Once the deed has been done it is cloaked in shame by society. Those of us who cry, first mothers and fathers, and our children, we have cried in silence for so long that it almost feels normal. Some of us choose not to struggle with the complexities of our loss of family. The feelings are buried deep, the feelings may even seem to die.

    For those who cry, know that you are heard. When you want to find your first family know that you are understood. No matter what you find once you start looking, know that there was crying, that there was love, before you became lost to one another. Even if you do not see the tears or hear the cries, they were once there. Love endures, even though hidden, even though shamed. Love endures even when it is not understood or acknowledged by family you have lost. Believe in that love, it beats within your own heart.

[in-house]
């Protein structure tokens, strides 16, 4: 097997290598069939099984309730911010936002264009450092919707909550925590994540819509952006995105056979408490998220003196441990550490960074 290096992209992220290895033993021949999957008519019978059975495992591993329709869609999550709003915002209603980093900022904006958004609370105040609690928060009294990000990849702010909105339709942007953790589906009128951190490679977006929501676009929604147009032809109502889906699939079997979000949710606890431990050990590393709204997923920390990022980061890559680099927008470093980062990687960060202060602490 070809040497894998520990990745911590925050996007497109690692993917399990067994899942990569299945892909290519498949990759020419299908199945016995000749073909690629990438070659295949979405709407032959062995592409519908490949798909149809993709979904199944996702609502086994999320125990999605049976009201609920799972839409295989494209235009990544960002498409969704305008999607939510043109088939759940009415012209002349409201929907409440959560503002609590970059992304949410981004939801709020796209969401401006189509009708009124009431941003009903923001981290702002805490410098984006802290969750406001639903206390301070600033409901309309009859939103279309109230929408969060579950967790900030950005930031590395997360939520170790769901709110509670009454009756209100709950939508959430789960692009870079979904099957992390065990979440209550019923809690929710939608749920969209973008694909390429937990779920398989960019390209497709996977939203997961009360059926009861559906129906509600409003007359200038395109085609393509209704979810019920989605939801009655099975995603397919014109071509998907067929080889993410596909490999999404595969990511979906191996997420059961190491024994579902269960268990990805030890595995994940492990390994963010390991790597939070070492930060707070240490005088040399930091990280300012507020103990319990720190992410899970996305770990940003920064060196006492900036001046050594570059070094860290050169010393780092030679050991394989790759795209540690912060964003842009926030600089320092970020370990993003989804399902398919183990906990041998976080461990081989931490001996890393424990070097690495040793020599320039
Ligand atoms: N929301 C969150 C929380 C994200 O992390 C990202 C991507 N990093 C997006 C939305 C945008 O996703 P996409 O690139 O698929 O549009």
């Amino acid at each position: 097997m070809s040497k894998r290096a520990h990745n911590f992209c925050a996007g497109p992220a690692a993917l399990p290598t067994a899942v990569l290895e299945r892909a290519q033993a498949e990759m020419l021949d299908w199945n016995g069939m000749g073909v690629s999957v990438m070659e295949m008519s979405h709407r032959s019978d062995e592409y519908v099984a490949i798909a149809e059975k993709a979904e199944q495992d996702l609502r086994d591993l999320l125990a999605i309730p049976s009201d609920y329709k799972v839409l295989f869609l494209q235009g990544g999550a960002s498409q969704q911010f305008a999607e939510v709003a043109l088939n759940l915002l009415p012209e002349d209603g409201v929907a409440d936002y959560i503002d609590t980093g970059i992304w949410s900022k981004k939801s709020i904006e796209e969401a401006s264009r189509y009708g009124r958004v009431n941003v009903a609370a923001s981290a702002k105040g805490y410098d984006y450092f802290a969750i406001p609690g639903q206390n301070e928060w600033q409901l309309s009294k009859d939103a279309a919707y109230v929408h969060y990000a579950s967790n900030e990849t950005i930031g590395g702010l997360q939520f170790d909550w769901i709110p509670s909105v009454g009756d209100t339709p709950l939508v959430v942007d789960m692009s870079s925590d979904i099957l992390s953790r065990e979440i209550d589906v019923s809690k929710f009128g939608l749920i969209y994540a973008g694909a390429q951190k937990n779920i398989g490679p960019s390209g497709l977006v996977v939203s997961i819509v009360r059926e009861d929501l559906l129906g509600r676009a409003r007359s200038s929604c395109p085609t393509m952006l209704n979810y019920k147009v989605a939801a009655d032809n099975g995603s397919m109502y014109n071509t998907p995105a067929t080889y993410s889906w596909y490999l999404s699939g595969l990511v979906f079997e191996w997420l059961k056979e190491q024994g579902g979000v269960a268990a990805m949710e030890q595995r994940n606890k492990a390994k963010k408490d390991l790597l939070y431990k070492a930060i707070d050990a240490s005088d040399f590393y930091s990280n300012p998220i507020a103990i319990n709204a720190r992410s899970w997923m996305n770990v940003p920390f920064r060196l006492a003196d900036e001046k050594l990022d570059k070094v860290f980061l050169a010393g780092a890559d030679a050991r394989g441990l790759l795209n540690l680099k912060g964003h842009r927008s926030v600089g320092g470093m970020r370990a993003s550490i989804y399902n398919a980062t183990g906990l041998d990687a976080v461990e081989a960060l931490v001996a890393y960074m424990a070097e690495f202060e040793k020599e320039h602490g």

Liked by 3 people

    • To my Taken son I want to tell you that I never gave you up they took you from me all because of some law saying I couldn’t Raise you myself all because I have a low IQ and on the states money. I love you and miss you. They might of told me that I wasn’t good enough that is why I never signed you away. I’m still fighting to standing up for all of us to be tougher again.

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    • Mothers were never involved in adoption – their newborn babies were stolen – so yes there were many people involved in the CRIMES – of illegal abduction of newborn babies – wrenched from a mother’s womb during birthing process – facing obstetric crimes – having already faced brutal sexual crimes during pregnancy – MEDICAL PROFESSION ARE RESPONSIBLE FOR THESE CRIMES of baby farming – baby trafficking – stealing newborn babies – mothers were never involved in adoption – ever